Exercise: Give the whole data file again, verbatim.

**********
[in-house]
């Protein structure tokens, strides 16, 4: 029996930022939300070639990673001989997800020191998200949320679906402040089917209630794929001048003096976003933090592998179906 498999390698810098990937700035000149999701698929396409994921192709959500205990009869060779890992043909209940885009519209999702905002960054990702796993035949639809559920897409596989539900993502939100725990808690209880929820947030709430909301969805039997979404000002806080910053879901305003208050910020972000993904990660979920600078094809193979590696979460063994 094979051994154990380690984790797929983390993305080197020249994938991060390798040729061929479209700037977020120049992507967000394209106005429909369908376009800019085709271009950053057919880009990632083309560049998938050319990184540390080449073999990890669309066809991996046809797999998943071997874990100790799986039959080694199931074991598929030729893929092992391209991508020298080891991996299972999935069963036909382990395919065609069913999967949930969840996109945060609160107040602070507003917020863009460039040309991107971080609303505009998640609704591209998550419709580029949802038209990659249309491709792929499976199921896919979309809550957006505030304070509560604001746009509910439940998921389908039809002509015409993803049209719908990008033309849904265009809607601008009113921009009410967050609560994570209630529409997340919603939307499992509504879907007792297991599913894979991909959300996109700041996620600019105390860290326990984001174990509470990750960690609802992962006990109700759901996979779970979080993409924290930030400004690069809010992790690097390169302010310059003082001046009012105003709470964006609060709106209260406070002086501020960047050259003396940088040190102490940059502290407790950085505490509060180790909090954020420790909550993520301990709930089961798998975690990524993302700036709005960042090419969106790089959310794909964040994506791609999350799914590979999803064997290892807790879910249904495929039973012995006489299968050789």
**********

[in-house]
């Protein structure tokens, strides 16, 4: 029996930022939300070639990673001989997800020191998200949320679906402040089917209630794929001048003096976003933090592998179906 498999390698810098990937700035000149999701698929396409994921192709959500205990009869060779890992043909209940885009519209999702905002960054990702796993035949639809559920897409596989539900993502939100725990808690209880929820947030709430909301969805039997979404000002806080910053879901305003208050910020972000993904990660979920600078094809193979590696979460063994 094979051994154990380690984790797929983390993305080197020249994938991060390798040729061929479209700037977020120049992507967000394209106005429909369908376009800019085709271009950053057919880009990632083309560049998938050319990184540390080449073999990890669309066809991996046809797999998943071997874990100790799986039959080694199931074991598929030729893929092992391209991508020298080891991996299972999935069963036909382990395919065609069913999967949930969840996109945060609160107040602070507003917020863009460039040309991107971080609303505009998640609704591209998550419709580029949802038209990659249309491709792929499976199921896919979309809550957006505030304070509560604001746009509910439940998921389908039809002509015409993803049209719908990008033309849904265009809607601008009113921009009410967050609560994570209630529409997340919603939307499992509504879907007792297991599913894979991909959300996109700041996620600019105390860290326990984001174990509470990750960690609802992962006990109700759901996979779970979080993409924290930030400004690069809010992790690097390169302010310059003082001046009012105003709470964006609060709106209260406070002086501020960047050259003396940088040190102490940059502290407790950085505490509060180790909090954020420790909550993520301990709930089961798998975690990524993302700036709005960042090419969106790089959310794909964040994506791609999350799914590979999803064997290892807790879910249904495929039973012995006489299968050789």